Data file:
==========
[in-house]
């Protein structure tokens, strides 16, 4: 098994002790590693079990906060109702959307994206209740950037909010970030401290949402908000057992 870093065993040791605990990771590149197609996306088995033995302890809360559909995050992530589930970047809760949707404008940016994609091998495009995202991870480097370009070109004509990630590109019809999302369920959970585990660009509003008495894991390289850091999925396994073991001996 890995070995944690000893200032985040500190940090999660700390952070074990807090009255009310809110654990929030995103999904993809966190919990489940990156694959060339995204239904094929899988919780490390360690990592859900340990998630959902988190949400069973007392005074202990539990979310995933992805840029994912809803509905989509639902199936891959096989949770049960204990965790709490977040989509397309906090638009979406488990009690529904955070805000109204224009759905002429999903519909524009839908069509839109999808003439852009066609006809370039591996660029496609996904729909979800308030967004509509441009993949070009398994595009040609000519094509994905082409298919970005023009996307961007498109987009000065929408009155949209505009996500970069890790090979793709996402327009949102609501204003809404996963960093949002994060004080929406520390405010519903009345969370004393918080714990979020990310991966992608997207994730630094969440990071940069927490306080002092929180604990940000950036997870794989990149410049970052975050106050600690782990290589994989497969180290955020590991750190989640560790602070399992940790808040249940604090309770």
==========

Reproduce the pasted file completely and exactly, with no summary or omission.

[in-house]
């Protein structure tokens, strides 16, 4: 098994002790590693079990906060109702959307994206209740950037909010970030401290949402908000057992 870093065993040791605990990771590149197609996306088995033995302890809360559909995050992530589930970047809760949707404008940016994609091998495009995202991870480097370009070109004509990630590109019809999302369920959970585990660009509003008495894991390289850091999925396994073991001996 890995070995944690000893200032985040500190940090999660700390952070074990807090009255009310809110654990929030995103999904993809966190919990489940990156694959060339995204239904094929899988919780490390360690990592859900340990998630959902988190949400069973007392005074202990539990979310995933992805840029994912809803509905989509639902199936891959096989949770049960204990965790709490977040989509397309906090638009979406488990009690529904955070805000109204224009759905002429999903519909524009839908069509839109999808003439852009066609006809370039591996660029496609996904729909979800308030967004509509441009993949070009398994595009040609000519094509994905082409298919970005023009996307961007498109987009000065929408009155949209505009996500970069890790090979793709996402327009949102609501204003809404996963960093949002994060004080929406520390405010519903009345969370004393918080714990979020990310991966992608997207994730630094969440990071940069927490306080002092929180604990940000950036997870794989990149410049970052975050106050600690782990290589994989497969180290955020590991750190989640560790602070399992940790808040249940604090309770």